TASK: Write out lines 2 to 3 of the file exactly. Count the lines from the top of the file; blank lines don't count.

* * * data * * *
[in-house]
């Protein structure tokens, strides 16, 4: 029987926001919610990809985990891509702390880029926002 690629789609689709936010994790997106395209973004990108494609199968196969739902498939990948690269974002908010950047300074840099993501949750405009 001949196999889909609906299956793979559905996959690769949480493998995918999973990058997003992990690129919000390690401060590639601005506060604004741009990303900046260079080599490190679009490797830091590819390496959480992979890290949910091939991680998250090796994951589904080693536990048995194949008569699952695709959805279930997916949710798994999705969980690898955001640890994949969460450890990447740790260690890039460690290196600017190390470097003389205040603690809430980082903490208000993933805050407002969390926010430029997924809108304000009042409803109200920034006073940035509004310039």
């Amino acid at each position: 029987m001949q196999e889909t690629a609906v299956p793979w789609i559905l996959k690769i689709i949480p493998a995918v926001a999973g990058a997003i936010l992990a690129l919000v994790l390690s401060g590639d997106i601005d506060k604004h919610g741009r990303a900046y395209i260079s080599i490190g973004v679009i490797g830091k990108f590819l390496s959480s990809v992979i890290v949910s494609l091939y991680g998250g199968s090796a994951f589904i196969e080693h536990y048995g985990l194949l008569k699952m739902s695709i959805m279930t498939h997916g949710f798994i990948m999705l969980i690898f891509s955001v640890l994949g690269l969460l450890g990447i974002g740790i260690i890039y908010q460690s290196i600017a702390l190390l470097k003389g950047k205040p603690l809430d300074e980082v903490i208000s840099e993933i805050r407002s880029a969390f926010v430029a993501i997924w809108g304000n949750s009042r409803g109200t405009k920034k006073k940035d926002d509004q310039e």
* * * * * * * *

């Protein structure tokens, strides 16, 4: 029987926001919610990809985990891509702390880029926002 690629789609689709936010994790997106395209973004990108494609199968196969739902498939990948690269974002908010950047300074840099993501949750405009 001949196999889909609906299956793979559905996959690769949480493998995918999973990058997003992990690129919000390690401060590639601005506060604004741009990303900046260079080599490190679009490797830091590819390496959480992979890290949910091939991680998250090796994951589904080693536990048995194949008569699952695709959805279930997916949710798994999705969980690898955001640890994949969460450890990447740790260690890039460690290196600017190390470097003389205040603690809430980082903490208000993933805050407002969390926010430029997924809108304000009042409803109200920034006073940035509004310039």
């Amino acid at each position: 029987m001949q196999e889909t690629a609906v299956p793979w789609i559905l996959k690769i689709i949480p493998a995918v926001a999973g990058a997003i936010l992990a690129l919000v994790l390690s401060g590639d997106i601005d506060k604004h919610g741009r990303a900046y395209i260079s080599i490190g973004v679009i490797g830091k990108f590819l390496s959480s990809v992979i890290v949910s494609l091939y991680g998250g199968s090796a994951f589904i196969e080693h536990y048995g985990l194949l008569k699952m739902s695709i959805m279930t498939h997916g949710f798994i990948m999705l969980i690898f891509s955001v640890l994949g690269l969460l450890g990447i974002g740790i260690i890039y908010q460690s290196i600017a702390l190390l470097k003389g950047k205040p603690l809430d300074e980082v903490i208000s840099e993933i805050r407002s880029a969390f926010v430029a993501i997924w809108g304000n949750s009042r409803g109200t405009k920034k006073k940035d926002d509004q310039e």